We went to see the first woman, a congestive heart failure patient, who graciously accepted us all into her room. As my colleague and I stepped into the room, I met by a forceful gush of odor. The odor of sickness. I paused, accepted its presence, and continued to enter – mindful of control over even the slightest crinkle of my nose. This was my life now. I stepped closer.
V. looked about 95 years old – though I’m absolutely useless at age-estimation. She looked frail, almost wasting away beneath the hospital sheets. Her lips were parsed, corners of her mouth crusty. Iron-deficiency anemia, I thought to myself. Her fingers were clubbed. I remembered being taught that you can detect lung problems, among other things, that way.
As V. spoke to us, it seemed difficult for her to get her words out. Her breathing was not labored but there was something very strained about it. I felt strained imagining what it would be like to not be able to communicate fluidly. She told us about her family, about her church – it was clear that her church was a key influence in her life, that she derived a sense of purpose from belonging to that particular group. I don’t relate to that myself. People in my life whom I know do experience that relationship haven’t elaborated on it for me; I’ve never asked. I made a mental note to explore this further with a non-stranger so that, when no longer in the role of a passive observer, I’d be able to be more effective.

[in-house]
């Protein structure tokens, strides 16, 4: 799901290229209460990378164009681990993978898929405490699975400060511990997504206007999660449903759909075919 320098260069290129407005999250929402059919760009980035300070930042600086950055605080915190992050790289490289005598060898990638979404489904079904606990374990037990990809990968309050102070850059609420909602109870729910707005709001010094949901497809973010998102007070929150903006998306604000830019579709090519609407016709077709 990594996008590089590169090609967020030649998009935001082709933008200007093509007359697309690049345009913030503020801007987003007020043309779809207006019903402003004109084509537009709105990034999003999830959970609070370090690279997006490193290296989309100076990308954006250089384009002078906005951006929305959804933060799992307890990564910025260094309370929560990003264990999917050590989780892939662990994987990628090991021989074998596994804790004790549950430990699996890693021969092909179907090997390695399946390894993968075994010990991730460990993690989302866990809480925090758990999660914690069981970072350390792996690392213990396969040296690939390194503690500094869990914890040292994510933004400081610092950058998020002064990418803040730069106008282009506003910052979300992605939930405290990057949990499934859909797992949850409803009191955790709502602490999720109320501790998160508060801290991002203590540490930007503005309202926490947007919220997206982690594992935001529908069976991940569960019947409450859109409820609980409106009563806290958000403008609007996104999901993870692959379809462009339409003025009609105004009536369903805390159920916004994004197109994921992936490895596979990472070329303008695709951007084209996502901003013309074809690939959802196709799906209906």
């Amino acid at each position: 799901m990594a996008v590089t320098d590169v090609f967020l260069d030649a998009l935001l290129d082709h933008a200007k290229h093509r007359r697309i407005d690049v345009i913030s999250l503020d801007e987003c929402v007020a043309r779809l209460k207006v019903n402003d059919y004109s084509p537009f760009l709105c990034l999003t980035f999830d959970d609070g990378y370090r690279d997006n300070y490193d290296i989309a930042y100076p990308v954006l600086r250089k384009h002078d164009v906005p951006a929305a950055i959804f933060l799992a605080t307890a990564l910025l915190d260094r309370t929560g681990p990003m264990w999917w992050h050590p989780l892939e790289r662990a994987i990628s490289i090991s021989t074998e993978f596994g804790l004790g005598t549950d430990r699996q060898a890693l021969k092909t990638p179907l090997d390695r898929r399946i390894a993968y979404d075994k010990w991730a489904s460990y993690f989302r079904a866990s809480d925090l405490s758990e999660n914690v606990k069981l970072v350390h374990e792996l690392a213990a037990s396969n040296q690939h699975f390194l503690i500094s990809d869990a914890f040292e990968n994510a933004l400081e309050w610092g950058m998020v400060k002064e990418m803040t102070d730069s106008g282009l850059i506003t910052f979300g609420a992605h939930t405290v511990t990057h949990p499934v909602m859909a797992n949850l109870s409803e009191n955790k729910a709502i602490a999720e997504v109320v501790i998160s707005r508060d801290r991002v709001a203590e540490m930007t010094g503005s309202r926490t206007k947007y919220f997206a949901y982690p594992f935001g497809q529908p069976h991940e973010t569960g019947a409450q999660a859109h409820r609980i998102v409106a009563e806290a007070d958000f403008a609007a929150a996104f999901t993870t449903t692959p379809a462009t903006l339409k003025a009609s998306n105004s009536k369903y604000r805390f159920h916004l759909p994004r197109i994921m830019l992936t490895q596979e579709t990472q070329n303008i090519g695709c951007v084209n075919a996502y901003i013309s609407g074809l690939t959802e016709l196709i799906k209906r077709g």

Before we left, the chaplain asked V. if she wanted her to pray. The chaplain laid her hands over V’s clubbed, bent fingers. Her prayer contained both deliberately religious and non-religious, spiritual themes – energy, intention. I saw the corners of V’s closed eyes lift up, her cracked lips hopeful. She was peaceful.
My eyes watered. I felt guilty that I was so affected, knowing how many times I would be moved to moisture in this hospital.
I realized that I no longer noticed the smell in the room.
Our next patient was likely in her early 60s, recovering from a post-surgical infection. Her husband sat by her side. He looked more tired than she did, as he detailed the chronology of events leading to her infection. My classmate and I looked at one another knowingly – we both so desperately wanted to know what microbe had infected her, what drugs she’d been on, and then go rehearse their mechanisms of action and known toxicities – and were self-amused at our mutual appreciation for how inappropriate that would be. We stood silently.